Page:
KHARTOUM, Sudan, July 31 (UPI) -- Sudanese President Omar al-Bashir declined to meet with South Sudan leader Salva Kiir Tuesday in a bid to try to resolve differences between the two countries.
The planned summit Tuesday between Bashir and Kiir was called to mediate differences between the two countries over oil and security issues, the Sudan Times reported Tuesday.
The countries have been negotiating under a U.N. Security Council deadline of Thursday to resolve a number of issues -- including transportation of oil from the South through Sudan, disputed border regions and citizenship -- that have risen since South Sudan became independent of Sudan in last July.
The Sudanese Foreign Ministry said in a statement Monday evening Bashir declined an invitation by the African Union chief mediator to meet Kiir "due to previous engagements."
Bashir was scheduled to go to Doha, Qatar, Tuesday to meet with Emir Hamad bin Khalifa al-Thani.
"The government prefers to hold such a summit after good preparation and arrangements," the ministry statement said, explaining any summit called to resolve the lingering issues should end with a positive result.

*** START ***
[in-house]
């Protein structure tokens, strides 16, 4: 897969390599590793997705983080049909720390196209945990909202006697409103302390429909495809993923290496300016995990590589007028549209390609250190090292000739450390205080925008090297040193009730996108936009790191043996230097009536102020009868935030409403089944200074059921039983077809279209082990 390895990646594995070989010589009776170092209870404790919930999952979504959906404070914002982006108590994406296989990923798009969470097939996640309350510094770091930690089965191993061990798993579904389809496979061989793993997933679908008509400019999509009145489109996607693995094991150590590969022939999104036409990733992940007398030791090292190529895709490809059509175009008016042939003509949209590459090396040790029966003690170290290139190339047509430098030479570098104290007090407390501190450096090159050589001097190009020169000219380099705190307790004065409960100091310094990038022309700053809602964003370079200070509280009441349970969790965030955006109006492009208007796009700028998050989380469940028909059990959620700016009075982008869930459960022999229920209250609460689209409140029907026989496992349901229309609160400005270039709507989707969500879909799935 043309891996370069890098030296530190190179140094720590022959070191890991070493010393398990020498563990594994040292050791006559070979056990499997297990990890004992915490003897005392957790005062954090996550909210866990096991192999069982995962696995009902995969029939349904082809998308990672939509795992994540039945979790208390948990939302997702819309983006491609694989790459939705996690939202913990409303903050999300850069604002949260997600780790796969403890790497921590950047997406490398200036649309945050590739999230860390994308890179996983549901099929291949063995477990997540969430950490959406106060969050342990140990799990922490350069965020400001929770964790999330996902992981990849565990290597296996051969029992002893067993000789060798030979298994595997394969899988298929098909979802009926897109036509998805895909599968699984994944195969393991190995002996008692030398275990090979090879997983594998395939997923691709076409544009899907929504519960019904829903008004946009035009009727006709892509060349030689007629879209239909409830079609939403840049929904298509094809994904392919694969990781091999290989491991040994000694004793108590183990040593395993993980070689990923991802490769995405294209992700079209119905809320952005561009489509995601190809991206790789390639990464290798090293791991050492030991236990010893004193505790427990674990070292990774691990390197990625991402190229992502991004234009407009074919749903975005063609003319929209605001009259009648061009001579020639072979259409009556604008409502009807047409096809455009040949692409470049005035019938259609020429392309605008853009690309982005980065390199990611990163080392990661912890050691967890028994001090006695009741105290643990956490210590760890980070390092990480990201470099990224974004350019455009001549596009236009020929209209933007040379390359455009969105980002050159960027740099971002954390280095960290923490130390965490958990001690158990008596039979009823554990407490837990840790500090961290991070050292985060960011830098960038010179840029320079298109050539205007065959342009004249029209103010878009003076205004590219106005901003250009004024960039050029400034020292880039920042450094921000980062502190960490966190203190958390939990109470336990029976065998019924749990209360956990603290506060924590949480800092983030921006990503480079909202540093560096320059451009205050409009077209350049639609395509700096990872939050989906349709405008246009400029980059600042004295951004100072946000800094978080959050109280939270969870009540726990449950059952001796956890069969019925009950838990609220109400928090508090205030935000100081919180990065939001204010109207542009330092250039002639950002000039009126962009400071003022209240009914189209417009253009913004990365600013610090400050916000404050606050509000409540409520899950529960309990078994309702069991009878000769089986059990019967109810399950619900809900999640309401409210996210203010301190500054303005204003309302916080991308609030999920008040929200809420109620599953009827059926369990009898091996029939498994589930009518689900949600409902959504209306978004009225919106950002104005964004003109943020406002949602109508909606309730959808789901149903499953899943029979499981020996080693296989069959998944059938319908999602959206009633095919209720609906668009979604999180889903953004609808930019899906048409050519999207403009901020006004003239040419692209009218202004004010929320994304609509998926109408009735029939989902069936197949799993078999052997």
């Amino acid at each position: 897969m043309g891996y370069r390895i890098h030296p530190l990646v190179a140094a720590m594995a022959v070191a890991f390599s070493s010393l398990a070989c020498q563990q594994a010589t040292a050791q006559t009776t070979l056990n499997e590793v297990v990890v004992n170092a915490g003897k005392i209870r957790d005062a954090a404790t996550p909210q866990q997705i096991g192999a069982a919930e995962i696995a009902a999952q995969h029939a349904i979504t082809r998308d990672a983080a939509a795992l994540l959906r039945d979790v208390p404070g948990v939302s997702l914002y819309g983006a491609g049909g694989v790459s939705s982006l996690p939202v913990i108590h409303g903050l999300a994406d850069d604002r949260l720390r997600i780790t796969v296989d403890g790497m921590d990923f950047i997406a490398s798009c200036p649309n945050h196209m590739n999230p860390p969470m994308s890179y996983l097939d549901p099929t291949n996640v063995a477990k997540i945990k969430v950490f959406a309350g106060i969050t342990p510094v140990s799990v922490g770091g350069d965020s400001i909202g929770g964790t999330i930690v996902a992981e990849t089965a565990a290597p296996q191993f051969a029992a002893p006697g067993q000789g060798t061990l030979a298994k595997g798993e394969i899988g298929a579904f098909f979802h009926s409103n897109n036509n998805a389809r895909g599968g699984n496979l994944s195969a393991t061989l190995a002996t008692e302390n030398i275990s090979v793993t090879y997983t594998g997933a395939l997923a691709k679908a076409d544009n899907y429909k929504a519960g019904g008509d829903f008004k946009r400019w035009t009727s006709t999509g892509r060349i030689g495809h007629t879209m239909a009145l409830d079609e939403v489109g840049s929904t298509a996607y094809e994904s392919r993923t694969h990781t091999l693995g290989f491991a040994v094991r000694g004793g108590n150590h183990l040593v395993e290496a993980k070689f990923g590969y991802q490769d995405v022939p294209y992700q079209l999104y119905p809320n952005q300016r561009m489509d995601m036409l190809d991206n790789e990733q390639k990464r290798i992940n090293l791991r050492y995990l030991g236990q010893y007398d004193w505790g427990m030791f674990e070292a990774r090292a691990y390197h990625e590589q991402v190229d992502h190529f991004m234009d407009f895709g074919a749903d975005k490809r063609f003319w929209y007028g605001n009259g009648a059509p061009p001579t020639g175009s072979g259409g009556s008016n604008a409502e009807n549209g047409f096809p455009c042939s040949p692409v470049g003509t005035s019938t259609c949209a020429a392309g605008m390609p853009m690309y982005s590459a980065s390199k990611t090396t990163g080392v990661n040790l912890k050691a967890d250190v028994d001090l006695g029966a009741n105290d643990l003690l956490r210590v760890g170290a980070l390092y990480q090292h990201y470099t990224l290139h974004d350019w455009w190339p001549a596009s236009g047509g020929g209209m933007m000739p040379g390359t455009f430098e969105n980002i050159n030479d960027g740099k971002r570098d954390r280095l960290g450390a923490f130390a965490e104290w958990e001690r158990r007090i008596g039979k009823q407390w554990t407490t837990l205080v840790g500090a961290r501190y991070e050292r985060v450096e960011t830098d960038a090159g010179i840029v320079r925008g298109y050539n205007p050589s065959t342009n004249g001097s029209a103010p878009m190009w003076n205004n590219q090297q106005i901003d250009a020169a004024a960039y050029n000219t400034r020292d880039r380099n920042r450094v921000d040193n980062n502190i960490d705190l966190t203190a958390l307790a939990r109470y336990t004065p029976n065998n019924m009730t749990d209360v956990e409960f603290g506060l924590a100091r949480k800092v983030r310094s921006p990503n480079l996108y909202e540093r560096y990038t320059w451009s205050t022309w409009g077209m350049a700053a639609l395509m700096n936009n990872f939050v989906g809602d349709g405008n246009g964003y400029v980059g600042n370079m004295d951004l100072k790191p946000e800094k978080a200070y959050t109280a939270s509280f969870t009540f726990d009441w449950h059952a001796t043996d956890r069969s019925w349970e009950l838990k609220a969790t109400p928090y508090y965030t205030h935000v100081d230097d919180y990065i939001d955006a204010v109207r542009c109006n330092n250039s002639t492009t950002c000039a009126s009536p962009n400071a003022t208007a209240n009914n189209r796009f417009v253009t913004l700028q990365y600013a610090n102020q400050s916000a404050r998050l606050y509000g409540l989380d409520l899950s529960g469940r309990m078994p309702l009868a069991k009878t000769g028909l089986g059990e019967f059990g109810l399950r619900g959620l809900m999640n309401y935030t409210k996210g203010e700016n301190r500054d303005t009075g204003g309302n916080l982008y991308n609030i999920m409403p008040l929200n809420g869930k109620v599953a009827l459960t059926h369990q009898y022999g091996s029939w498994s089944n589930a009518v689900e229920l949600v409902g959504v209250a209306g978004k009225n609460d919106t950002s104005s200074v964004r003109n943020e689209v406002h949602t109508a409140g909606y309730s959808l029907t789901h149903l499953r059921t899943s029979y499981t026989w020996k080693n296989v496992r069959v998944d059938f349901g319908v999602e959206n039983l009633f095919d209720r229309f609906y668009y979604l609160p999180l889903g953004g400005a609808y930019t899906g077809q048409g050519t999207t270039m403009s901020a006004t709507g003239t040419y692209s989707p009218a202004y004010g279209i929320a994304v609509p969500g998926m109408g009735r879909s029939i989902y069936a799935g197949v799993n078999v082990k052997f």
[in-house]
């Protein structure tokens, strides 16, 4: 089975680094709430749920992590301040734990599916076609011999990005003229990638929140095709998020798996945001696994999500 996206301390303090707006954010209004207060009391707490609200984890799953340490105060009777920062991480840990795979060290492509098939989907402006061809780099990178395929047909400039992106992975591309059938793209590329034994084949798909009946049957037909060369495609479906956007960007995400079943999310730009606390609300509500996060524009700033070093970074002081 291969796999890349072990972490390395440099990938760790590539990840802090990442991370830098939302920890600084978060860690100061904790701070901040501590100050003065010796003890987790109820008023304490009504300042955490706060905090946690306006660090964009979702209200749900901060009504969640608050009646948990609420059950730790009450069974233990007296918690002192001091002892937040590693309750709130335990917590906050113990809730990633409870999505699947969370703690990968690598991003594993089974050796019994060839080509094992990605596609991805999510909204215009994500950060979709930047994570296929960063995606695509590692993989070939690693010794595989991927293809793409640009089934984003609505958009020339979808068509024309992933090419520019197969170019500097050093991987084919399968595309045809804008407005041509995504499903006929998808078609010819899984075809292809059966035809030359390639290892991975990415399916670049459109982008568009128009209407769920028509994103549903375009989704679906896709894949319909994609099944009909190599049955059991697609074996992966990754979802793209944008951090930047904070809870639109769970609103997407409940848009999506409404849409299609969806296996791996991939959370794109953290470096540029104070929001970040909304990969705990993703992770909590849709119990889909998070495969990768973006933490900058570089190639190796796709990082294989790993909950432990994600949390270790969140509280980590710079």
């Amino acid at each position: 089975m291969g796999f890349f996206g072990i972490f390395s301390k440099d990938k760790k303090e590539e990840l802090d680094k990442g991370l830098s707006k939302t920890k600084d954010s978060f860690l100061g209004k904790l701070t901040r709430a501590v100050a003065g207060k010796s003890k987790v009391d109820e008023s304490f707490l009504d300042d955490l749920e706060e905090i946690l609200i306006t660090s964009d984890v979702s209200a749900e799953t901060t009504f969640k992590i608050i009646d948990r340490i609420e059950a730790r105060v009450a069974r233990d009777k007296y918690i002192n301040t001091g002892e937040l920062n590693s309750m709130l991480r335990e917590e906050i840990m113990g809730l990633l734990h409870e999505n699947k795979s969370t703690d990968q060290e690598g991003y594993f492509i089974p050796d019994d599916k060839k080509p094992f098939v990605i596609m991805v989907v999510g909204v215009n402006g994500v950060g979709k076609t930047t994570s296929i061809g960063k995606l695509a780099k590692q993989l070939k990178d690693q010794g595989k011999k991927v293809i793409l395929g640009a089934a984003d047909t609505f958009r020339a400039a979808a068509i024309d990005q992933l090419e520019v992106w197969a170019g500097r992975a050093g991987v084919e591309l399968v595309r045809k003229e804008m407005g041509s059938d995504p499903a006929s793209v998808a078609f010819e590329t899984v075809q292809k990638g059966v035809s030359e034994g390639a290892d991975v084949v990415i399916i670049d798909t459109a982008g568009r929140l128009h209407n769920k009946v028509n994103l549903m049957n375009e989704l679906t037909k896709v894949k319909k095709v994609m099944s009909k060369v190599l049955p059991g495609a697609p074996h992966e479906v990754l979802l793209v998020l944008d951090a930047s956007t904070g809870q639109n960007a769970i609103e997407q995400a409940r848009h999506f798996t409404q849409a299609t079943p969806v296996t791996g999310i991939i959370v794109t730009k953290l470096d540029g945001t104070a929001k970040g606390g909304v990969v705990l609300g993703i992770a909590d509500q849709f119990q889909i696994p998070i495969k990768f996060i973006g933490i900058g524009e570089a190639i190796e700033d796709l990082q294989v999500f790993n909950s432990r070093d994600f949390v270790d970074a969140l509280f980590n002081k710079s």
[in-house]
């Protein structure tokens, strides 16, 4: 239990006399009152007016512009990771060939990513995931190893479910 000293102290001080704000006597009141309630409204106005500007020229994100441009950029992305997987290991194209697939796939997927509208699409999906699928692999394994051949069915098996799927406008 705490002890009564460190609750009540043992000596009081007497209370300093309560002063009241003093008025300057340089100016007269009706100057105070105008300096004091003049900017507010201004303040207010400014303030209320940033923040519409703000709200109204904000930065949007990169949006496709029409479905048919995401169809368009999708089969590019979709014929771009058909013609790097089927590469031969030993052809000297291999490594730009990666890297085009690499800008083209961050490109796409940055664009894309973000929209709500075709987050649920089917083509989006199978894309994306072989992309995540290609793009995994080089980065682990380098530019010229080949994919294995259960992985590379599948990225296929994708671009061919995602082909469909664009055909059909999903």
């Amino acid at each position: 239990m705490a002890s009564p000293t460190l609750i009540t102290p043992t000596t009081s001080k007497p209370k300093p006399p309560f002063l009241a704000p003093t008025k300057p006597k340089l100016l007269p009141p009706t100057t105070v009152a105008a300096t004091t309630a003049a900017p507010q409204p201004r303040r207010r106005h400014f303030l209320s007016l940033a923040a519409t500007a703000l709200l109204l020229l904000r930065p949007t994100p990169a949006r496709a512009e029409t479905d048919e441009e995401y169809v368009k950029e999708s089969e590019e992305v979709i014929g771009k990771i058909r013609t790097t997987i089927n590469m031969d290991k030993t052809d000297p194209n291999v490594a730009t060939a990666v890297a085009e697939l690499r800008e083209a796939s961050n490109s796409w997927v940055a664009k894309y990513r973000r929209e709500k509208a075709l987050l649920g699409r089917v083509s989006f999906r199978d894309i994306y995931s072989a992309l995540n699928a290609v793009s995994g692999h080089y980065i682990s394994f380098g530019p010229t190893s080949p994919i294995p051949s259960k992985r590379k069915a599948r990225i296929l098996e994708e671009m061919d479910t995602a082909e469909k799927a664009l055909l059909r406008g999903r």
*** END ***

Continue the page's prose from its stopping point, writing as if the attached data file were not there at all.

The countries face a Thursday deadline to comply with U.N. resolution 2046, which, among other things, calls for an end to the fighting between the two countries, a resumption of negotiations under the auspices of the African Union and a time frame to conclude the talks.
U.S. Secretary of State Hillary Clinton will visit South Sudan as part of her trip Africa beginning this week to "encourage progress," the Sudan Times said.
Clinton, the most senior U.S. official to visit South Sudan since it gained independence last year, will meet with Kiir to "reaffirm U.S. support and to encourage progress in negotiations with Sudan to reach agreement on issues related to security, oil and citizenship," the State Department said.
Clinton's trip to Africa began Tuesday and will run through Aug. 10. It also includes visits to Senegal, Uganda, Kenya, Malawi and South Africa.